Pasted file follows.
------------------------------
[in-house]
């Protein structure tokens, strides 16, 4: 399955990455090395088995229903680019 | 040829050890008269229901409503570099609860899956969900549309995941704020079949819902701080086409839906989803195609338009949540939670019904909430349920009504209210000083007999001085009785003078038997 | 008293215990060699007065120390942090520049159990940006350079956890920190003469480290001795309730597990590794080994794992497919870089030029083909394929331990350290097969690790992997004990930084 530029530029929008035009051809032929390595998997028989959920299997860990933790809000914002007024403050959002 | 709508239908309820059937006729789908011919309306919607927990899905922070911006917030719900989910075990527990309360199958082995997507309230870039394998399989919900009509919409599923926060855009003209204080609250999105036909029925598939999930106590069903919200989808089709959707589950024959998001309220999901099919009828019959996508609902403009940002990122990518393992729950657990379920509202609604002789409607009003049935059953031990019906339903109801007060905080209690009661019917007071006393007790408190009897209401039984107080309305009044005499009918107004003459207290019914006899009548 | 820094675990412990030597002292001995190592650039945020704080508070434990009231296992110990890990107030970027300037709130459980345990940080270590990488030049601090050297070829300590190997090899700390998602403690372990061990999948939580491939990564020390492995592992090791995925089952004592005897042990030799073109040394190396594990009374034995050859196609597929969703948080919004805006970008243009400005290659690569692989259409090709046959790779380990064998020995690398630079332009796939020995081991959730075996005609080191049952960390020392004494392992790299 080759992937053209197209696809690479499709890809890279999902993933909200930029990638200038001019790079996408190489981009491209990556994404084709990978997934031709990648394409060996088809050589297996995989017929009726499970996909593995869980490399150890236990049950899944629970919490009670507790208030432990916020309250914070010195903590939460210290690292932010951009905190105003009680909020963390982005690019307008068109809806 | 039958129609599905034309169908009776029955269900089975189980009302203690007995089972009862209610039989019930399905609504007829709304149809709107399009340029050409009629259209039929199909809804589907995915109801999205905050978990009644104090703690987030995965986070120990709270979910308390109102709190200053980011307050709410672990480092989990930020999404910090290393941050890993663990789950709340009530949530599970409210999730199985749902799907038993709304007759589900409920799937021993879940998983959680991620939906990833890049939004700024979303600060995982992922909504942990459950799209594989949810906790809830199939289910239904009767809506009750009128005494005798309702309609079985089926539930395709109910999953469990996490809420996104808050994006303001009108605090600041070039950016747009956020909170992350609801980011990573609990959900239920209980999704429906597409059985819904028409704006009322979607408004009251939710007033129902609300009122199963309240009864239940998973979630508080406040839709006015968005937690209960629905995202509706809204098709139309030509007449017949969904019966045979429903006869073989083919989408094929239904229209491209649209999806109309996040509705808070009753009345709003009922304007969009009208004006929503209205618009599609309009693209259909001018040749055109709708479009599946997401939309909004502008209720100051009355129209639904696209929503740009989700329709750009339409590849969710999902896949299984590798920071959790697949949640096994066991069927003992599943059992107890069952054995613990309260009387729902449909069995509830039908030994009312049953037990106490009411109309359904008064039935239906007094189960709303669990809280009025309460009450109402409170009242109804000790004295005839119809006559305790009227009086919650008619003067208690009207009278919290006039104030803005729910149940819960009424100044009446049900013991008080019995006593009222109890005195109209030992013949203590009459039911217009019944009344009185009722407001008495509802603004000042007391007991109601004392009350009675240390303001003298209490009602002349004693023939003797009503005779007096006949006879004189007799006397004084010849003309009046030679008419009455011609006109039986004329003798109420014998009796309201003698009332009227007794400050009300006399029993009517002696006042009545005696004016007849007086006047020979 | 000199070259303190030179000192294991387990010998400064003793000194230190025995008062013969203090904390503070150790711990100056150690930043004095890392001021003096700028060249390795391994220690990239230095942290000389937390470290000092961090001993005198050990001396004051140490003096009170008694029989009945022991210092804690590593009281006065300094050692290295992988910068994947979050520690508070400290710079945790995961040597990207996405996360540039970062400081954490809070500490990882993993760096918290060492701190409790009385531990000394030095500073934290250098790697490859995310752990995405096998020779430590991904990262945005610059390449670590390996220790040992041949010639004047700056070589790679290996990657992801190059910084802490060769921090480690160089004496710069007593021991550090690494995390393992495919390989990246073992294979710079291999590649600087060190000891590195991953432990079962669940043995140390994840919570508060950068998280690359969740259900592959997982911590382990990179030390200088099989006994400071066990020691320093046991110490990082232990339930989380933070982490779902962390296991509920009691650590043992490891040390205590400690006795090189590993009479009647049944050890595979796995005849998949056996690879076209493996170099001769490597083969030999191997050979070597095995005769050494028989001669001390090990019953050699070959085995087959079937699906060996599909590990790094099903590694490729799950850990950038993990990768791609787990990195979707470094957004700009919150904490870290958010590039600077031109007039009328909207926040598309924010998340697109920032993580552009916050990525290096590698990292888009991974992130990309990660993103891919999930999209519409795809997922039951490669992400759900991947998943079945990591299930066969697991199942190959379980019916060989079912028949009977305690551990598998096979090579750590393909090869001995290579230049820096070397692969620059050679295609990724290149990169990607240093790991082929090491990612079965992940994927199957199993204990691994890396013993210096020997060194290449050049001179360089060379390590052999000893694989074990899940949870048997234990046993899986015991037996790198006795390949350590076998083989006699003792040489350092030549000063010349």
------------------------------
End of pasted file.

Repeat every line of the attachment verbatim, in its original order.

[in-house]
């Protein structure tokens, strides 16, 4: 399955990455090395088995229903680019 | 040829050890008269229901409503570099609860899956969900549309995941704020079949819902701080086409839906989803195609338009949540939670019904909430349920009504209210000083007999001085009785003078038997 | 008293215990060699007065120390942090520049159990940006350079956890920190003469480290001795309730597990590794080994794992497919870089030029083909394929331990350290097969690790992997004990930084 530029530029929008035009051809032929390595998997028989959920299997860990933790809000914002007024403050959002 | 709508239908309820059937006729789908011919309306919607927990899905922070911006917030719900989910075990527990309360199958082995997507309230870039394998399989919900009509919409599923926060855009003209204080609250999105036909029925598939999930106590069903919200989808089709959707589950024959998001309220999901099919009828019959996508609902403009940002990122990518393992729950657990379920509202609604002789409607009003049935059953031990019906339903109801007060905080209690009661019917007071006393007790408190009897209401039984107080309305009044005499009918107004003459207290019914006899009548 | 820094675990412990030597002292001995190592650039945020704080508070434990009231296992110990890990107030970027300037709130459980345990940080270590990488030049601090050297070829300590190997090899700390998602403690372990061990999948939580491939990564020390492995592992090791995925089952004592005897042990030799073109040394190396594990009374034995050859196609597929969703948080919004805006970008243009400005290659690569692989259409090709046959790779380990064998020995690398630079332009796939020995081991959730075996005609080191049952960390020392004494392992790299 080759992937053209197209696809690479499709890809890279999902993933909200930029990638200038001019790079996408190489981009491209990556994404084709990978997934031709990648394409060996088809050589297996995989017929009726499970996909593995869980490399150890236990049950899944629970919490009670507790208030432990916020309250914070010195903590939460210290690292932010951009905190105003009680909020963390982005690019307008068109809806 | 039958129609599905034309169908009776029955269900089975189980009302203690007995089972009862209610039989019930399905609504007829709304149809709107399009340029050409009629259209039929199909809804589907995915109801999205905050978990009644104090703690987030995965986070120990709270979910308390109102709190200053980011307050709410672990480092989990930020999404910090290393941050890993663990789950709340009530949530599970409210999730199985749902799907038993709304007759589900409920799937021993879940998983959680991620939906990833890049939004700024979303600060995982992922909504942990459950799209594989949810906790809830199939289910239904009767809506009750009128005494005798309702309609079985089926539930395709109910999953469990996490809420996104808050994006303001009108605090600041070039950016747009956020909170992350609801980011990573609990959900239920209980999704429906597409059985819904028409704006009322979607408004009251939710007033129902609300009122199963309240009864239940998973979630508080406040839709006015968005937690209960629905995202509706809204098709139309030509007449017949969904019966045979429903006869073989083919989408094929239904229209491209649209999806109309996040509705808070009753009345709003009922304007969009009208004006929503209205618009599609309009693209259909001018040749055109709708479009599946997401939309909004502008209720100051009355129209639904696209929503740009989700329709750009339409590849969710999902896949299984590798920071959790697949949640096994066991069927003992599943059992107890069952054995613990309260009387729902449909069995509830039908030994009312049953037990106490009411109309359904008064039935239906007094189960709303669990809280009025309460009450109402409170009242109804000790004295005839119809006559305790009227009086919650008619003067208690009207009278919290006039104030803005729910149940819960009424100044009446049900013991008080019995006593009222109890005195109209030992013949203590009459039911217009019944009344009185009722407001008495509802603004000042007391007991109601004392009350009675240390303001003298209490009602002349004693023939003797009503005779007096006949006879004189007799006397004084010849003309009046030679008419009455011609006109039986004329003798109420014998009796309201003698009332009227007794400050009300006399029993009517002696006042009545005696004016007849007086006047020979 | 000199070259303190030179000192294991387990010998400064003793000194230190025995008062013969203090904390503070150790711990100056150690930043004095890392001021003096700028060249390795391994220690990239230095942290000389937390470290000092961090001993005198050990001396004051140490003096009170008694029989009945022991210092804690590593009281006065300094050692290295992988910068994947979050520690508070400290710079945790995961040597990207996405996360540039970062400081954490809070500490990882993993760096918290060492701190409790009385531990000394030095500073934290250098790697490859995310752990995405096998020779430590991904990262945005610059390449670590390996220790040992041949010639004047700056070589790679290996990657992801190059910084802490060769921090480690160089004496710069007593021991550090690494995390393992495919390989990246073992294979710079291999590649600087060190000891590195991953432990079962669940043995140390994840919570508060950068998280690359969740259900592959997982911590382990990179030390200088099989006994400071066990020691320093046991110490990082232990339930989380933070982490779902962390296991509920009691650590043992490891040390205590400690006795090189590993009479009647049944050890595979796995005849998949056996690879076209493996170099001769490597083969030999191997050979070597095995005769050494028989001669001390090990019953050699070959085995087959079937699906060996599909590990790094099903590694490729799950850990950038993990990768791609787990990195979707470094957004700009919150904490870290958010590039600077031109007039009328909207926040598309924010998340697109920032993580552009916050990525290096590698990292888009991974992130990309990660993103891919999930999209519409795809997922039951490669992400759900991947998943079945990591299930066969697991199942190959379980019916060989079912028949009977305690551990598998096979090579750590393909090869001995290579230049820096070397692969620059050679295609990724290149990169990607240093790991082929090491990612079965992940994927199957199993204990691994890396013993210096020997060194290449050049001179360089060379390590052999000893694989074990899940949870048997234990046993899986015991037996790198006795390949350590076998083989006699003792040489350092030549000063010349």